J.P. Morgan And The House Of Morgan
( Originally Published 1939 )
SYNONYMOUS With Wall Street, and possibly the best known financial name throughout the world, is the name of Morgan. Given a thorough academic training in Germany by his father, the late J. Pierpont Morgan, who founded the firm of J. P. Morgan and Company, had a wide and varied experience in financial matters.
At the start, young Morgan joined with the Drexels, of Philadelphia, and created the firm of Drexel, Morgan and Company. During his apprenticeship, which training was to later make him the dominant figure of the financial world, he had a number of battles with Jay Gould, and his wily partners. As shrewd as they were, however, Gould found he was no match for this shrewd and fiery young financier, and after he had his wings clipped several times he withdrew from further battles. This naturally attracted a great deal of attention to the victorious young Morgan; and a number of the country's shrewdest financiers began to eye him with more respect. When the Drexel partners of the firm died, Morgan reorganized the firm under his own name.
In 1895, with the country suffering from the panics of the nine-ties, with its credit trembling, Morgan attracted nationwide attention to himself, when he undertook and did supply the United States government with sixty-two million dollars in gold. The Reserves of the treasury were at a dangerous point, and it was necessary to have this gold to restore the reserve to one hundred million.
Morgan aided James J. Hill in much of his railroad financing, and, together with Kuhn-Loeb, saved hundreds from bankruptcy, when they effected an equitable settlement with the shorts, when the unintentional corner occurred in Northern Pacific stock.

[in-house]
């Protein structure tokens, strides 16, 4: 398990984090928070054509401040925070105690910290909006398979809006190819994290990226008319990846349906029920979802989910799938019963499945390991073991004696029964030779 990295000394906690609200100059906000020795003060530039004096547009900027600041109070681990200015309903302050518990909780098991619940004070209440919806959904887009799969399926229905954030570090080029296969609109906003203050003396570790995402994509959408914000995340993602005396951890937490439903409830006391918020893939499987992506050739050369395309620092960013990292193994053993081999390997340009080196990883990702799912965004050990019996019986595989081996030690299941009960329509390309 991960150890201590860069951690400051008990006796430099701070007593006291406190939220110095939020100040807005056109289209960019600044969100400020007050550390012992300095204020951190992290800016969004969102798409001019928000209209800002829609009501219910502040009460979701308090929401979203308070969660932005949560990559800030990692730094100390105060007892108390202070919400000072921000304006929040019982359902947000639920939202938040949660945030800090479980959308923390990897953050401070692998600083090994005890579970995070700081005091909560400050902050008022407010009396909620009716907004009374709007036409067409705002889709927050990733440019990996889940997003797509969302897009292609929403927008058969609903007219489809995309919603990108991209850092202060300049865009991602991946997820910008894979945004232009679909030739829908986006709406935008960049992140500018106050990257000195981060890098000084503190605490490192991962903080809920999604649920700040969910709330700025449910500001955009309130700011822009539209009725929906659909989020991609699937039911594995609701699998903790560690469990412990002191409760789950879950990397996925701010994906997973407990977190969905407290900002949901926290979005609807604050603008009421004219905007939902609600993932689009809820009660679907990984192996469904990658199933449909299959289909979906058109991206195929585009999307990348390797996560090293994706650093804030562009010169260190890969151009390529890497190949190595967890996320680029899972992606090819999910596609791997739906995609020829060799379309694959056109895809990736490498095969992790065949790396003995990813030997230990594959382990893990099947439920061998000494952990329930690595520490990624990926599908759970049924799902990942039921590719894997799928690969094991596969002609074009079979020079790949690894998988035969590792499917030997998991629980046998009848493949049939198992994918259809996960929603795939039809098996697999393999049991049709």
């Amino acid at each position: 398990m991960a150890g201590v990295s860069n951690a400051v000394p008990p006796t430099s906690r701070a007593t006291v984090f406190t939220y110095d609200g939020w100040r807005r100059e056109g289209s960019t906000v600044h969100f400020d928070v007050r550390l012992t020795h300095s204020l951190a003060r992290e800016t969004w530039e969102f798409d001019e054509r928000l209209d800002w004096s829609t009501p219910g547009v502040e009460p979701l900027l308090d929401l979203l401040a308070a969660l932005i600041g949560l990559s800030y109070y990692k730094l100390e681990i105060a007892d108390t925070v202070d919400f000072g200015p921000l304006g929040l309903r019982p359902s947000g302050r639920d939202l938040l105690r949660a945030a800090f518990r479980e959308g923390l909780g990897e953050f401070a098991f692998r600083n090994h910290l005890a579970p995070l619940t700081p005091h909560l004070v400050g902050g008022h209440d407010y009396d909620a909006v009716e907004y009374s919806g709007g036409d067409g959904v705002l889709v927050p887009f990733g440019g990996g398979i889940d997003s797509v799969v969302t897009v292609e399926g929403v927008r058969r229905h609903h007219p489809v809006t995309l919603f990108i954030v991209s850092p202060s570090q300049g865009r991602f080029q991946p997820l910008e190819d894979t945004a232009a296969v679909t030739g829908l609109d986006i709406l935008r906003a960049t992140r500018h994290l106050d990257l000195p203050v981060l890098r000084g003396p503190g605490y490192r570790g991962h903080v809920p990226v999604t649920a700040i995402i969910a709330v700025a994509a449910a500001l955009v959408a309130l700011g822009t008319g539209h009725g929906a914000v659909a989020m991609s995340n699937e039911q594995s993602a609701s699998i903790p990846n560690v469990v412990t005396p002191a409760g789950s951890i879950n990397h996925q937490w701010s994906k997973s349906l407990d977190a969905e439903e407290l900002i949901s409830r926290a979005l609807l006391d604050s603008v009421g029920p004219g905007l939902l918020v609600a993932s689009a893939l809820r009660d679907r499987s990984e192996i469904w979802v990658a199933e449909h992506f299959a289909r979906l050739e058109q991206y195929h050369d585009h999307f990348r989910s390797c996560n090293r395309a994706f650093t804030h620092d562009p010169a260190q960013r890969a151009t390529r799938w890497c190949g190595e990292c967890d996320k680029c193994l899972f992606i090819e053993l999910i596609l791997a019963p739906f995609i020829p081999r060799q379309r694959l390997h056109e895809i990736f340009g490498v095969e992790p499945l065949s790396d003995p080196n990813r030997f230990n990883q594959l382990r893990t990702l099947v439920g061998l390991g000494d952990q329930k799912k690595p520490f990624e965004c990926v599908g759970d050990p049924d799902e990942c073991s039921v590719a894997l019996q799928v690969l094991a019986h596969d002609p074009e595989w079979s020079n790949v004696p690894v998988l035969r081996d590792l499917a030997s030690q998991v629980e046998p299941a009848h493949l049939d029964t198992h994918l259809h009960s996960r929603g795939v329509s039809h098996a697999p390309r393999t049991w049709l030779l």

His son, the present J. Pierpont, became a member of the firm when he finished college and had served his apprenticeship in finance. Upon the death of his father, he became the head of the house. Within sixteen months after he had shouldered this vast financial burden, the world war started.
Almost immediately the financial department of the City of New York found itself confronted with a grave and desperate situation. Owing to the dislocation of the foreign exchanges, the city found itself unable to meet its obligations, maturing in Lon-don and Paris, aggregating eighty millions of dollars. The newly-elected head of the House of Morgan was called upon, and he immediately organized a successful bankers syndicate for one hundred million dollars in gold.
Through his aid the City of New York's credit was maintained intact.
Within a year following the outbreak of the war, the British government enlisted the Morgan house to undertake the work of coordinating and purchasing, in the United States, all of their important supplies of food-stuffs and munitions. The purchases which the firm made for the British and French governments aggregated several billions of dollars. In addition, they also under-took the financing of the Allies requirements for credits in this country, prior to our entry into the war.
The uninformed are usually harsh in their sentiments regarding the House of Morgan, but, in every time of peril this great financial institution has readily and eagerly rallied to the aid of the country.
Wall Street has known some colourful characters since its existence. In addition to the ones previously mentioned, Jay Cooke, a young financier, who gained a reputation for himself by selling over five hundred thousand dollars worth of bonds for the government during the Civil War, and who went bankrupt in 1873, is worthy of mention.